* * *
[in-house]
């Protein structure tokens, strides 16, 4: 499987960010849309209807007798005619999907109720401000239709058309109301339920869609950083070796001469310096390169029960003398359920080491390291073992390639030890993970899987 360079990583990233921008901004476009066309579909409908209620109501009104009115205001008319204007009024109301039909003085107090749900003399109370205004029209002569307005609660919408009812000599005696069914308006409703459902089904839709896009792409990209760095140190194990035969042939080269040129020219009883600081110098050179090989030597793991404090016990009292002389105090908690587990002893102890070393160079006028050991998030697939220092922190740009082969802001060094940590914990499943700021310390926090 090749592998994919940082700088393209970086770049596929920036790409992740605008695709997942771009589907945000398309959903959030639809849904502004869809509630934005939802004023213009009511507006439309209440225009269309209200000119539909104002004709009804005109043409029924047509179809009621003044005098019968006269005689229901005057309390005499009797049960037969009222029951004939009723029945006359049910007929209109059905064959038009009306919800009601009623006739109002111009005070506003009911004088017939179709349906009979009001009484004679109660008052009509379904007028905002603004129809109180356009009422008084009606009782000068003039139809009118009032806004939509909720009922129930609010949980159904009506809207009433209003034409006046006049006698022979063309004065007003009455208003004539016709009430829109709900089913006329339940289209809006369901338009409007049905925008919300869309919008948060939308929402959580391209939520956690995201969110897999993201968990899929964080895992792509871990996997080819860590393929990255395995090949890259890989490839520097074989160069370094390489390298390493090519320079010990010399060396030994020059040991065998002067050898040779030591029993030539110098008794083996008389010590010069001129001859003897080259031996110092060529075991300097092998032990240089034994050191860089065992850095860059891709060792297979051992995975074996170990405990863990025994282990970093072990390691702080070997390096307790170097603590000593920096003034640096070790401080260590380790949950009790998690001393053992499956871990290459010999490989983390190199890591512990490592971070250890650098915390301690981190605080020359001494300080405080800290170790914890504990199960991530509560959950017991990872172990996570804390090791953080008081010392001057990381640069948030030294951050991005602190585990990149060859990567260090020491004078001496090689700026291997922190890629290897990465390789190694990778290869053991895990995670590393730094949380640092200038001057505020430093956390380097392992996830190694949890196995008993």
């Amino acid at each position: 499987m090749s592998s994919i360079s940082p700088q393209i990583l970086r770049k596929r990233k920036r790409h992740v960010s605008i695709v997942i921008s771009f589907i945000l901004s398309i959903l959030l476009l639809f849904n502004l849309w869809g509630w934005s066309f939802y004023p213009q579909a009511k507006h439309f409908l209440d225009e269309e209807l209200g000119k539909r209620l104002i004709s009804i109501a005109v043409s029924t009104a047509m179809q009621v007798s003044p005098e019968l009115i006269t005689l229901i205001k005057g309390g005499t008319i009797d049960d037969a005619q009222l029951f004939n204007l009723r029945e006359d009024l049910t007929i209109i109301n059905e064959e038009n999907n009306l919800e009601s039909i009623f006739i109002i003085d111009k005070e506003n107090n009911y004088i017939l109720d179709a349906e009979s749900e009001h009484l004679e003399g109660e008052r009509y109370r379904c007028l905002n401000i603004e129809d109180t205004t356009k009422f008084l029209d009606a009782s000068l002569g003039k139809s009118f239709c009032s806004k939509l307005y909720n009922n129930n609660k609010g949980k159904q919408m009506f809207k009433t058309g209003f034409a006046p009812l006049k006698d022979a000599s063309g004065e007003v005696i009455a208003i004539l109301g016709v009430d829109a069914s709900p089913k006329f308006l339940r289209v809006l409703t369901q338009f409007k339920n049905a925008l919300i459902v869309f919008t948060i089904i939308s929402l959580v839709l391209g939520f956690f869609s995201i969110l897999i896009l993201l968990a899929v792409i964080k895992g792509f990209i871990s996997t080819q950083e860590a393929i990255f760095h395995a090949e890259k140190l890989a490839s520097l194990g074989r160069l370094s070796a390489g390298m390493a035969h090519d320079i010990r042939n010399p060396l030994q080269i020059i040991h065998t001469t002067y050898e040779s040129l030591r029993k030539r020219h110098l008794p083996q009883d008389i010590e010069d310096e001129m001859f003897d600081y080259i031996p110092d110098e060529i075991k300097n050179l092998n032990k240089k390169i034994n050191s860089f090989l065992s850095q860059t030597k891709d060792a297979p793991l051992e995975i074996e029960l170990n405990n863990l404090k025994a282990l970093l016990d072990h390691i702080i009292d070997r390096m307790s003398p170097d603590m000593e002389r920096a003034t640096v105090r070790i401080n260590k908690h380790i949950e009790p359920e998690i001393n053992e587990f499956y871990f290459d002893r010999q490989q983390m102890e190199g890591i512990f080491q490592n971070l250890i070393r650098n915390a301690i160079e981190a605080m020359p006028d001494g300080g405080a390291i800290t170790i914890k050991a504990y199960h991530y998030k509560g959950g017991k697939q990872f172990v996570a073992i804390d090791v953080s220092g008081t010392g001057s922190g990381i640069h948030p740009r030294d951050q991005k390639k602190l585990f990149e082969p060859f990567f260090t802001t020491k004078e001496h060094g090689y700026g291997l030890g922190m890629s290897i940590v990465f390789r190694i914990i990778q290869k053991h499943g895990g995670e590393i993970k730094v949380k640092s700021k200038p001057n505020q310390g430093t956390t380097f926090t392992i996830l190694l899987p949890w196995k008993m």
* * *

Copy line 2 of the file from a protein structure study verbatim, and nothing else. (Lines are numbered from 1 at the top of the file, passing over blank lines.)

């Protein structure tokens, strides 16, 4: 499987960010849309209807007798005619999907109720401000239709058309109301339920869609950083070796001469310096390169029960003398359920080491390291073992390639030890993970899987 360079990583990233921008901004476009066309579909409908209620109501009104009115205001008319204007009024109301039909003085107090749900003399109370205004029209002569307005609660919408009812000599005696069914308006409703459902089904839709896009792409990209760095140190194990035969042939080269040129020219009883600081110098050179090989030597793991404090016990009292002389105090908690587990002893102890070393160079006028050991998030697939220092922190740009082969802001060094940590914990499943700021310390926090 090749592998994919940082700088393209970086770049596929920036790409992740605008695709997942771009589907945000398309959903959030639809849904502004869809509630934005939802004023213009009511507006439309209440225009269309209200000119539909104002004709009804005109043409029924047509179809009621003044005098019968006269005689229901005057309390005499009797049960037969009222029951004939009723029945006359049910007929209109059905064959038009009306919800009601009623006739109002111009005070506003009911004088017939179709349906009979009001009484004679109660008052009509379904007028905002603004129809109180356009009422008084009606009782000068003039139809009118009032806004939509909720009922129930609010949980159904009506809207009433209003034409006046006049006698022979063309004065007003009455208003004539016709009430829109709900089913006329339940289209809006369901338009409007049905925008919300869309919008948060939308929402959580391209939520956690995201969110897999993201968990899929964080895992792509871990996997080819860590393929990255395995090949890259890989490839520097074989160069370094390489390298390493090519320079010990010399060396030994020059040991065998002067050898040779030591029993030539110098008794083996008389010590010069001129001859003897080259031996110092060529075991300097092998032990240089034994050191860089065992850095860059891709060792297979051992995975074996170990405990863990025994282990970093072990390691702080070997390096307790170097603590000593920096003034640096070790401080260590380790949950009790998690001393053992499956871990290459010999490989983390190199890591512990490592971070250890650098915390301690981190605080020359001494300080405080800290170790914890504990199960991530509560959950017991990872172990996570804390090791953080008081010392001057990381640069948030030294951050991005602190585990990149060859990567260090020491004078001496090689700026291997922190890629290897990465390789190694990778290869053991895990995670590393730094949380640092200038001057505020430093956390380097392992996830190694949890196995008993």